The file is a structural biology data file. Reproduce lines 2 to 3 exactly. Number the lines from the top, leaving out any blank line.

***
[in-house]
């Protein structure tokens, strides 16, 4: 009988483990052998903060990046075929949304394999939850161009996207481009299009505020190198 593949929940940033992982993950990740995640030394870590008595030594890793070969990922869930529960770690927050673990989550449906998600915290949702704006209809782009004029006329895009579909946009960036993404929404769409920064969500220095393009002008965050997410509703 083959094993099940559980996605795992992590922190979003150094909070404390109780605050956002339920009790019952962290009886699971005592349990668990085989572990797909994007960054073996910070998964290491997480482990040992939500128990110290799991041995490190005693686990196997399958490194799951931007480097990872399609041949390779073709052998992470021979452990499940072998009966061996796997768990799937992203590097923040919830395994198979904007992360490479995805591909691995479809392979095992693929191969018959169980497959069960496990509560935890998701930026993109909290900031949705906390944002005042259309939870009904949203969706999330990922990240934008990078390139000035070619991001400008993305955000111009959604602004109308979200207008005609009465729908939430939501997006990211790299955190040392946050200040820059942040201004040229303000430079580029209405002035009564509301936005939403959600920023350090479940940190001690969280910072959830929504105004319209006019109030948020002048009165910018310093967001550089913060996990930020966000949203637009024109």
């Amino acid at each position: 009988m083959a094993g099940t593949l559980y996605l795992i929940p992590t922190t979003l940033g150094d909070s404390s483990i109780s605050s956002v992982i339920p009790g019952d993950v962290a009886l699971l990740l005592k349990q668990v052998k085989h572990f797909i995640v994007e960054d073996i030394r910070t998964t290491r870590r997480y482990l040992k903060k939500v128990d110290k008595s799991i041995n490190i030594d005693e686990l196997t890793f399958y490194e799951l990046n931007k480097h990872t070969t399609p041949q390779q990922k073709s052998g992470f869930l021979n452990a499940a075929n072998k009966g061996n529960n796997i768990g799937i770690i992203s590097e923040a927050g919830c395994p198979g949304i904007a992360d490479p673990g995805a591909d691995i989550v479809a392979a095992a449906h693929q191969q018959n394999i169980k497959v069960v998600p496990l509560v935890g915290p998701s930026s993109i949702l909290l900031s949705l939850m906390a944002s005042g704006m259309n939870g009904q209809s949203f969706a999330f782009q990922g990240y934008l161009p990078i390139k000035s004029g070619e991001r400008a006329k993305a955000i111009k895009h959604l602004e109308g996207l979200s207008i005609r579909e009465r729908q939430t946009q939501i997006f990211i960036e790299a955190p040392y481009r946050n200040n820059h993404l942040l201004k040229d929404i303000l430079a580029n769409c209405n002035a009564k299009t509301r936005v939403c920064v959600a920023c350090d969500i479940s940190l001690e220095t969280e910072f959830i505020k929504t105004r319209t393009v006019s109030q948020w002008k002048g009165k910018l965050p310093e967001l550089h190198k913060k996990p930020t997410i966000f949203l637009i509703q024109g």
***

């Protein structure tokens, strides 16, 4: 009988483990052998903060990046075929949304394999939850161009996207481009299009505020190198 593949929940940033992982993950990740995640030394870590008595030594890793070969990922869930529960770690927050673990989550449906998600915290949702704006209809782009004029006329895009579909946009960036993404929404769409920064969500220095393009002008965050997410509703 083959094993099940559980996605795992992590922190979003150094909070404390109780605050956002339920009790019952962290009886699971005592349990668990085989572990797909994007960054073996910070998964290491997480482990040992939500128990110290799991041995490190005693686990196997399958490194799951931007480097990872399609041949390779073709052998992470021979452990499940072998009966061996796997768990799937992203590097923040919830395994198979904007992360490479995805591909691995479809392979095992693929191969018959169980497959069960496990509560935890998701930026993109909290900031949705906390944002005042259309939870009904949203969706999330990922990240934008990078390139000035070619991001400008993305955000111009959604602004109308979200207008005609009465729908939430939501997006990211790299955190040392946050200040820059942040201004040229303000430079580029209405002035009564509301936005939403959600920023350090479940940190001690969280910072959830929504105004319209006019109030948020002048009165910018310093967001550089913060996990930020966000949203637009024109």
């Amino acid at each position: 009988m083959a094993g099940t593949l559980y996605l795992i929940p992590t922190t979003l940033g150094d909070s404390s483990i109780s605050s956002v992982i339920p009790g019952d993950v962290a009886l699971l990740l005592k349990q668990v052998k085989h572990f797909i995640v994007e960054d073996i030394r910070t998964t290491r870590r997480y482990l040992k903060k939500v128990d110290k008595s799991i041995n490190i030594d005693e686990l196997t890793f399958y490194e799951l990046n931007k480097h990872t070969t399609p041949q390779q990922k073709s052998g992470f869930l021979n452990a499940a075929n072998k009966g061996n529960n796997i768990g799937i770690i992203s590097e923040a927050g919830c395994p198979g949304i904007a992360d490479p673990g995805a591909d691995i989550v479809a392979a095992a449906h693929q191969q018959n394999i169980k497959v069960v998600p496990l509560v935890g915290p998701s930026s993109i949702l909290l900031s949705l939850m906390a944002s005042g704006m259309n939870g009904q209809s949203f969706a999330f782009q990922g990240y934008l161009p990078i390139k000035s004029g070619e991001r400008a006329k993305a955000i111009k895009h959604l602004e109308g996207l979200s207008i005609r579909e009465r729908q939430t946009q939501i997006f990211i960036e790299a955190p040392y481009r946050n200040n820059h993404l942040l201004k040229d929404i303000l430079a580029n769409c209405n002035a009564k299009t509301r936005v939403c920064v959600a920023c350090d969500i479940s940190l001690e220095t969280e910072f959830i505020k929504t105004r319209t393009v006019s109030q948020w002008k002048g009165k910018l965050p310093e967001l550089h190198k913060k996990p930020t997410i966000f949203l637009i509703q024109g």